Kids don't need to be familiar with Aang's story to follow Korra's, but if this sequel sparks their interest, they may want to revisit the original show for some background on the original players and the history of the recently unified nations. The best news? This series has so much going for it that you just might want to take it in along with your kids.

Families can talk about...

  • Families can talk about responsibility. How does Korra respond to her call of duty? What does her role as Avatar require of her? Does she take her responsibilities seriously? What are your responsibilities? What do you learn from fulfilling them?

  • If your kids have seen Avatar: The Last Airbender, you can talk with them about the similarities and differences between the two shows. Were you surprised that Aang's successor is a girl? Which of her qualities are reminiscent of Aang's? Which ones make her unique?

  • What does The Legend of Korra say about girls in leadership roles? Does being a girl make Korra a better Avatar in any way? Does it hinder her? How do shows like these battle stereotypes? What kinds of leadership roles do women hold in the real world?

This review of The Legend of Korra was written by

Common Sense Media's unbiased ratings are conducted by expert reviewers and aren't influenced by the product's creators or by any of our funders, affiliates, or partners.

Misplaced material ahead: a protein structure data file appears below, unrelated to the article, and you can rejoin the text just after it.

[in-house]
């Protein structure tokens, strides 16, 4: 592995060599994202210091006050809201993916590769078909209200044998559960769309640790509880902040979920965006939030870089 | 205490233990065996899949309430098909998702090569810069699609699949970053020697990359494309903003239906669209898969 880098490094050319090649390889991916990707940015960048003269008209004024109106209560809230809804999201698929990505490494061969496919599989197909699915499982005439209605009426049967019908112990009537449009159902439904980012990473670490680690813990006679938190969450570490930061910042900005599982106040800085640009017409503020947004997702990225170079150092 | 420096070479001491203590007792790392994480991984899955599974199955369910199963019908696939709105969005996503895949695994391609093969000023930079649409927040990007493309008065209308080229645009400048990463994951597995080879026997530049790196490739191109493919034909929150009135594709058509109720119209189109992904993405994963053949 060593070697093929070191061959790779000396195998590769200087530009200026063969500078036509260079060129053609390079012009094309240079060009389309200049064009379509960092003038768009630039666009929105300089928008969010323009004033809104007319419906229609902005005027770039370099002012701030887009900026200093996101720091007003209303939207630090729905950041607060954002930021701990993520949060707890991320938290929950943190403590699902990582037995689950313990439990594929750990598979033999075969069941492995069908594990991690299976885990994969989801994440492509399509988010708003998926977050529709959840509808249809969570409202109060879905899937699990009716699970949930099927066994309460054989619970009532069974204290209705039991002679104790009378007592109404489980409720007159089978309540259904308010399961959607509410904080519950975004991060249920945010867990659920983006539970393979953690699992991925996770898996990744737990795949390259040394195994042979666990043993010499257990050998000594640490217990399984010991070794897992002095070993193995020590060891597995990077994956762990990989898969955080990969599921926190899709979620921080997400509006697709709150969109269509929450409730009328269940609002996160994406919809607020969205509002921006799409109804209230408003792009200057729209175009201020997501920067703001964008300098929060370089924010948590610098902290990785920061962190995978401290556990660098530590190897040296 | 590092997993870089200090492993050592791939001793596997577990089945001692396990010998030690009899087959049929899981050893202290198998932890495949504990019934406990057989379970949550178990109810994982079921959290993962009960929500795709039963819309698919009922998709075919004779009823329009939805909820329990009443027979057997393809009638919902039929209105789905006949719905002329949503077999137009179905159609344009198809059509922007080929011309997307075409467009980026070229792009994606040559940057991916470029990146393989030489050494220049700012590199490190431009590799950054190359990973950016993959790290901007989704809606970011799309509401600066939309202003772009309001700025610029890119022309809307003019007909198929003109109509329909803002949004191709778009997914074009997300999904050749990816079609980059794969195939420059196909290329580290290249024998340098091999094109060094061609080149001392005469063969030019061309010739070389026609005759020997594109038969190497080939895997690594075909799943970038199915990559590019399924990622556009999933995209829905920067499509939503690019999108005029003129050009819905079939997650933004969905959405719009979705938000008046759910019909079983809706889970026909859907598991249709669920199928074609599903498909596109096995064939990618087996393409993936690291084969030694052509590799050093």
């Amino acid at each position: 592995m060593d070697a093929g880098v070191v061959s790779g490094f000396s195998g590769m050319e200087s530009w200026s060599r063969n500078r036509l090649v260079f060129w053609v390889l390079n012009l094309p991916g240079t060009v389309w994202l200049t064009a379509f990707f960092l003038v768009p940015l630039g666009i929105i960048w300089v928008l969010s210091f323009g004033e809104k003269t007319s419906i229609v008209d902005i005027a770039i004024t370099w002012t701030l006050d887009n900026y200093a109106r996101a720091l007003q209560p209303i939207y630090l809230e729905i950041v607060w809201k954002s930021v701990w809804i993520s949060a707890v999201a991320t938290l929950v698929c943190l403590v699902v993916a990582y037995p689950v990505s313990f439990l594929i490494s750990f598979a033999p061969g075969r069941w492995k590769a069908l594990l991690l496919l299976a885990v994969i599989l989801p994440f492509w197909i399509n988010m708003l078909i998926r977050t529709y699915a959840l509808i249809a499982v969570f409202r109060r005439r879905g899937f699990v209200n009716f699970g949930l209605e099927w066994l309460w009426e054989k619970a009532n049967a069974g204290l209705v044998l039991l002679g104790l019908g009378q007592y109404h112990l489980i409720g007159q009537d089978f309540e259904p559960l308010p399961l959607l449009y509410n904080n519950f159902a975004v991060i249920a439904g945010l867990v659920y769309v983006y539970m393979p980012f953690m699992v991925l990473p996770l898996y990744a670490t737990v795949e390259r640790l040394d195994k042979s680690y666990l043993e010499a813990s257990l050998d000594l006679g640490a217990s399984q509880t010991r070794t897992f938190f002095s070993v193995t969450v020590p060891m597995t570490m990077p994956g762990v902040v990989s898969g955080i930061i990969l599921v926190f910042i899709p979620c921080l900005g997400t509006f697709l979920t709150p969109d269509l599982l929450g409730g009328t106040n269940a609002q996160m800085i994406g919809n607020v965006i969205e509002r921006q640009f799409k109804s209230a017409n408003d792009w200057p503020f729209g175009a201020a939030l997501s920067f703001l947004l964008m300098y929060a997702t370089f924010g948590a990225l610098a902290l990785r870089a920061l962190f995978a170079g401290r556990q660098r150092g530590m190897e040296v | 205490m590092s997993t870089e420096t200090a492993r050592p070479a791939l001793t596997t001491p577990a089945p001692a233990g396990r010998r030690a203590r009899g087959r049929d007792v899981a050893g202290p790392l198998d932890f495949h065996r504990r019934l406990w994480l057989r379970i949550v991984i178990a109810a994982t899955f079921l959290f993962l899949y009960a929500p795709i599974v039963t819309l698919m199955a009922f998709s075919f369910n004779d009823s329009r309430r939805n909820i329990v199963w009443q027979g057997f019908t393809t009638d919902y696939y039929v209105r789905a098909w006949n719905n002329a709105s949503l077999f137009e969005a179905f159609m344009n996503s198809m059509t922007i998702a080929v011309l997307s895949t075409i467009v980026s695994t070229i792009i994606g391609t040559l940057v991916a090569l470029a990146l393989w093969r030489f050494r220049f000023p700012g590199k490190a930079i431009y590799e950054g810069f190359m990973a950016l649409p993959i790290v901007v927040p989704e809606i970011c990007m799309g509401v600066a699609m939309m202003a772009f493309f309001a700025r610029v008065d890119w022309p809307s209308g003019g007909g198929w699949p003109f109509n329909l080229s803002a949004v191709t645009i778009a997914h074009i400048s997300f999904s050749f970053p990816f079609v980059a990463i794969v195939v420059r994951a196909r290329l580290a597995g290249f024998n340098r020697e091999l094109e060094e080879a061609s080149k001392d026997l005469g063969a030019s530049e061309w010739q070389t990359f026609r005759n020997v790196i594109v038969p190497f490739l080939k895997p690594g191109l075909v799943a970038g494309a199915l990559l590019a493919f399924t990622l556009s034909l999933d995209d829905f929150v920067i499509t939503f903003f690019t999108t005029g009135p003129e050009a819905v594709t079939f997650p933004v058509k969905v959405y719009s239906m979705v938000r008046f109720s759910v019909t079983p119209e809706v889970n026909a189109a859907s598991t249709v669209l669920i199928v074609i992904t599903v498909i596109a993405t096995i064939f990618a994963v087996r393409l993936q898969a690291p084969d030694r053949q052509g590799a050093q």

Quality

Our star rating assesses the media's overall quality.

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Learning ratings

  • Best: Really engaging; great learning approach.
  • Very Good: Engaging; good learning approach.
  • Good: Pretty engaging; good learning approach.
  • Fair: Somewhat engaging; OK learning approach.
  • Not for Learning: Not recommended for learning.
  • Not for Kids: Not age-appropriate for kids; not recommended for learning.

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Parent Written byEnderlain May 5, 2012
age 13+
 

Korra is darker, edgier and more mature than her predecessor.

The first two episodes are rather calm and normal. There isn't too much conflict. However, by episode three, I start to question if this is for anyone below the age of 13. Nick has been marketing it to young teens to adults and I am starting to see why. The original series was rather lighthearted at times, but Legend of Korra is more darker, more intense, and more mature. The main villain and his minions are extremely frightening; he can disable their bending abilities permanently while his minions can disable temporarily, all causing great pain to the bender. The physical violence is more intense. Kicks to the face or groin were rarely seen in the original series. They are now commonplace in this series, along with more visible pain from receiving blows from rocks, fists, and so on. Episode Five, "The Spirit of Competition" is the episode that marks this as being inappropriate for young kids. The episode revolves around the romance of the main characters. While Korra herself is a great role model, her romantic choices are definately something no kid should ever take to heart. Mako cheats on his girlfriend Asami while she is blissfully unaware with Korra. He states that he cannot make up his mind who he likes, so he likes both of them, while Korra uses his little brother Bolin as a temporary comfort after Mako rejects Korra's initial invitation to a date (despite being in a relationship with Asami). Also, there is implied drinking and hangovers, as well as some pretty blatant sexual innuendo. Nonetheless, the series is good, but I wouldn't let an 8-year-old watch this.
What other families should know
Great messages
Great role models
Too much violence
Too much sex
Parent of a 12 and 17 year old Written byCollegeGirl_Kid... December 22, 2014
age 14+
 

Beautiful Animation But Poorly Written + Containing Political and Suggestive Themes